2004 Election Issues (The Economy)

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This article might be more aptly entitled 'A Perfect Economic Storm in the making'. A quick look at the economy of the past and present paints a picture of the future for the economy in which 3 current dynamics shall converge sometime around 2015 to deal a devastating blow to the American economy. Nothing taking place at the levels of government today indicate that America is trying to alter the course or even prepare for the storm ahead.

Past, present, and future.

PAST. President Reagan stimulated the economy in the 1980's on the back of huge deficits and large national debt according to the Office of Management and Budget. (See Table 1 at end of article.) President G.H. Bush had to renege on his promise of "No New Taxes" in order to stem the mushrooming deficits and debt which portended stagflation if left unabated. During the Clinton years, the deficits were brought down to zero and even began producing a surplus, when global recessionary pressures such as high interest rates, speculative investments, massive accounting frauds, and the bust of the technology stock market bubble occurred near the end of President Clinton's term.

President G.W. Bush entered office facing the exposure of the accounting frauds, a stock market already in decline, and a mild world wide recession nearing its end. He was later dealt a war on terrorism which he arguably could not avoid. President Bush however, unwisely expanded miltary activities into Iraq ballooning the defense budgets and creating a hugely expensive need for nation building at American expense that need not have been undertaken at all, or, at least could have been shared at some future time with the other nations of the world.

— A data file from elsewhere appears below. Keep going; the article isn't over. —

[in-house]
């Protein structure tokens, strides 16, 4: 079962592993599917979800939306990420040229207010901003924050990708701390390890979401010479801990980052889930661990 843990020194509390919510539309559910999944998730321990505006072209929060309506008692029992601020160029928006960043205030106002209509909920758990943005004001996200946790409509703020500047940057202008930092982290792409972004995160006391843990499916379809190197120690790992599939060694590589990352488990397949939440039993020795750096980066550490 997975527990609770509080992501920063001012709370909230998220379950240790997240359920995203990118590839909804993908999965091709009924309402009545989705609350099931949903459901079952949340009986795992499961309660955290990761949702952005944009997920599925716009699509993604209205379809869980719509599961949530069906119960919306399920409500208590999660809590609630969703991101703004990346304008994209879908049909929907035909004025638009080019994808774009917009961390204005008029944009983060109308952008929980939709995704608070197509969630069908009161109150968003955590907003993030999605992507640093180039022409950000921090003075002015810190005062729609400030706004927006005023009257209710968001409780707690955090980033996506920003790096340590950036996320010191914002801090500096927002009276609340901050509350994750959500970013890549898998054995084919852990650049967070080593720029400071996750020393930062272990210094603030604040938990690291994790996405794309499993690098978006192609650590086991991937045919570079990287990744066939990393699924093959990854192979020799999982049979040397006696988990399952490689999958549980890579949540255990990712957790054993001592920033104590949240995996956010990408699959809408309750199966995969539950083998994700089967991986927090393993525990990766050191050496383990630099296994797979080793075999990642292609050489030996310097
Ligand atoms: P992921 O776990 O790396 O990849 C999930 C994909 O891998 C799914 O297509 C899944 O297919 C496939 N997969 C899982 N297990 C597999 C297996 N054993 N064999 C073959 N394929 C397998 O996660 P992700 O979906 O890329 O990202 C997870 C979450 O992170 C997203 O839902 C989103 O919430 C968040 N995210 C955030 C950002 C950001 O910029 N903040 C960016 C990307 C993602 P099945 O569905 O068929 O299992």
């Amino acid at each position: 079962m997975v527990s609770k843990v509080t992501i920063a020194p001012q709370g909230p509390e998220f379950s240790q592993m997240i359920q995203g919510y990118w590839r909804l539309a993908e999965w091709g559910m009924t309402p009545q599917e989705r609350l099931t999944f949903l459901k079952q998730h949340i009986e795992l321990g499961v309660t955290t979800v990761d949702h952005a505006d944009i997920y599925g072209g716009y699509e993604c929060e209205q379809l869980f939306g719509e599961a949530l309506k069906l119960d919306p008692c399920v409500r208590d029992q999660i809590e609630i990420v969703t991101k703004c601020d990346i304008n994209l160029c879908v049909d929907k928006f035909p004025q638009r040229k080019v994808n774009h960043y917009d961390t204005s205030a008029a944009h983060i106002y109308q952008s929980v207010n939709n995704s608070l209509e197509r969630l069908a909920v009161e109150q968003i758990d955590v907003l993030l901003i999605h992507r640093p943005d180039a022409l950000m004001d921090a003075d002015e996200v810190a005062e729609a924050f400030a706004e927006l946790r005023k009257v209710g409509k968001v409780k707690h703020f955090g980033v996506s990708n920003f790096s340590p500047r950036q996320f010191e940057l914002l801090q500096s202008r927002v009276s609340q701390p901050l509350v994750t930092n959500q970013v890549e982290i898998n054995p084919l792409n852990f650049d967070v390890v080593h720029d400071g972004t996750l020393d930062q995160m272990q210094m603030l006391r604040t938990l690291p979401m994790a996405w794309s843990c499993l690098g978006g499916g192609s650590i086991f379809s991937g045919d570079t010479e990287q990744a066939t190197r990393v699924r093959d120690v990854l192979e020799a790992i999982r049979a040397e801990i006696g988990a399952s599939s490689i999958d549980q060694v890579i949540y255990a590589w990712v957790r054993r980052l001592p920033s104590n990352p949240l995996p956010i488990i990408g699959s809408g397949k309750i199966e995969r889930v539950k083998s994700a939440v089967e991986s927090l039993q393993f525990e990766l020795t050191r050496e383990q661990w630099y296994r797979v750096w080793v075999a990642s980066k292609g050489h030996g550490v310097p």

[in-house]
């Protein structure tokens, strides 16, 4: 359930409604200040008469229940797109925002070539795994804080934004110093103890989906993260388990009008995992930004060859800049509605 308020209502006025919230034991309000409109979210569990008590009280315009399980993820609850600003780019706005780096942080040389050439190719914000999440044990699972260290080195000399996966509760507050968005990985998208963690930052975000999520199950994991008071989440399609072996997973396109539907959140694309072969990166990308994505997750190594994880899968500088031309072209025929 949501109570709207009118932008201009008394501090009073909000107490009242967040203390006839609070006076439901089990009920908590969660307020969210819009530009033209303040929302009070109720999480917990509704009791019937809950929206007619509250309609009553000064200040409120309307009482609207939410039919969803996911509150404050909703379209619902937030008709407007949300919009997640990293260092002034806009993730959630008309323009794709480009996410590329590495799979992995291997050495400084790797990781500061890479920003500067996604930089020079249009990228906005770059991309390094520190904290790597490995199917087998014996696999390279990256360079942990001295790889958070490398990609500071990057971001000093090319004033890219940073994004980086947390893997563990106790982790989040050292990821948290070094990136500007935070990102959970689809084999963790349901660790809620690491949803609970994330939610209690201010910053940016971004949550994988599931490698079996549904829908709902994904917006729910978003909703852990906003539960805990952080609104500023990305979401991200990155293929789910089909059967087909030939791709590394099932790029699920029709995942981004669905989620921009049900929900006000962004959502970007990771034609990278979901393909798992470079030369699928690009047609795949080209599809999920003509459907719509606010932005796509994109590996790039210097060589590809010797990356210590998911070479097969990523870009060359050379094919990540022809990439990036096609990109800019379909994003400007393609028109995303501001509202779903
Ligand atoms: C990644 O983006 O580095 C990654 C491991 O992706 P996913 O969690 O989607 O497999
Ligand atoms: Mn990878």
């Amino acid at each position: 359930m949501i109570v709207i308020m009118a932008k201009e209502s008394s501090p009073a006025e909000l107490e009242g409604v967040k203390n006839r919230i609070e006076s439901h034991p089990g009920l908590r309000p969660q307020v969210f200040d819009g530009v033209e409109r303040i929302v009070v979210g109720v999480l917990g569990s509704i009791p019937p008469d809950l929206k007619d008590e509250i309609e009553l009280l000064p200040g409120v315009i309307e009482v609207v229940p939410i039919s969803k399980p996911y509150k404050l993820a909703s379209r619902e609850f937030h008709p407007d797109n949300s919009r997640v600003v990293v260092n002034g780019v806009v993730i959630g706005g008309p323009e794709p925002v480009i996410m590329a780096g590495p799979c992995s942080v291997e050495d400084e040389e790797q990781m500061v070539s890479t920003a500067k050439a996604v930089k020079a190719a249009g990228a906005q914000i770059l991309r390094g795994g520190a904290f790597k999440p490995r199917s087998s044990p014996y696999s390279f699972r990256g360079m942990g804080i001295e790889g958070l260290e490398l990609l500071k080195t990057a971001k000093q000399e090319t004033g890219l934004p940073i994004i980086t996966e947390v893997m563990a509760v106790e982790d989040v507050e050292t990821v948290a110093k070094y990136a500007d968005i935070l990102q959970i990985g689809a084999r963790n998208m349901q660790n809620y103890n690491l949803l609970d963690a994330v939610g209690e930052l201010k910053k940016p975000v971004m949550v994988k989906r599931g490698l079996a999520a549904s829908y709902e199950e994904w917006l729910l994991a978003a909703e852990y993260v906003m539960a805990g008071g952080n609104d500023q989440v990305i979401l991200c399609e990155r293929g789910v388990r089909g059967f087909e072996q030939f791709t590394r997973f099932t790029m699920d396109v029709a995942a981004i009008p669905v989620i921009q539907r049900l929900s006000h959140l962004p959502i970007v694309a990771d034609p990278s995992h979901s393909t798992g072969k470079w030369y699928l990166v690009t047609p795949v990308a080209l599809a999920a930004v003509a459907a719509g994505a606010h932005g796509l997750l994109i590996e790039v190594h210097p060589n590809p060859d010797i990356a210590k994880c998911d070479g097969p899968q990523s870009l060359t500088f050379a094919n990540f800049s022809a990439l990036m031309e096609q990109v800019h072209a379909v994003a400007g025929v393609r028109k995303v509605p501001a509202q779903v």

PRESENT. Today, the recession is well behind us. The Federal Reserve acted quickly enough and repeatedly enough in lowering interest rates to not only stall the recession, but, today its effects in conjunction with corporate downsizing and improved productivity gains have actually produced an economy which is growing at a modest rate of between 2.3 and 2.7 percent. Fourth quarter 2002 rate was 1.4%, first quarter 2003 , was 2.4%, and third quarter results are expected to show even more improvement. The 2002 and 2003 growth rates were also modestly stimulated by the Republican tax cuts, though a measure of how much is yet to be determined. Economists generally agree that consumer demand and growth in exports are the key ingredients to any further growth in the economy from this point forward.

However, the end of the recession did not end the job losses. MoneyCNN.com reports:

Payrolls shrank by 93,000 jobs outside the farm sector, the Labor Department said, after falling a revised 49,000 jobs in July. Economists had expected payrolls to grow, according to a Reuters poll. The number of jobs lost was the biggest since 151,000 in March.

Without an end to payroll losses, the end of the recession is meaningless to the 8.79 Million unemployed workers in America, today. Note the following from the Center on Budget and Policy Priorities:

  • The number of unemployed (8.79 million) is at the highest level in nearly a decade.

  • The number of jobs is at the lowest level in 41 months; that is, at a lower point than at any other time during the current slowdown.

  • The rate at which people are exhausting their regular unemployment benefits before they find a new job was at its highest level ever recorded in February and at its second highest level ever recorded in March. (The latest "exhaustion rate" data are for March; the data go back to 1973.)

    This kind of massive unemployment in America reflects missed opportunities by the Administration and Congress. Unless employment can be dramatically increased, the consumer's demand for goods and services will not be able to sustain the current economic growth rate, modest as it is.

    Currently, the Homeland Defense agency and the first responders under its control are estimated to lack approximately 100 million dollars. There is debate over whether the budget already allocated the funds and the funds have not been received by the persons needing them, or the budget itself was under funded. It is clear however, that there are a myriad of needs for equipment and training that continue to go unfulfilled. Hiring by the Homeland Defense department is an opportunity to meet the needs of both the department and persons needing employment. An opportunity currently not availed.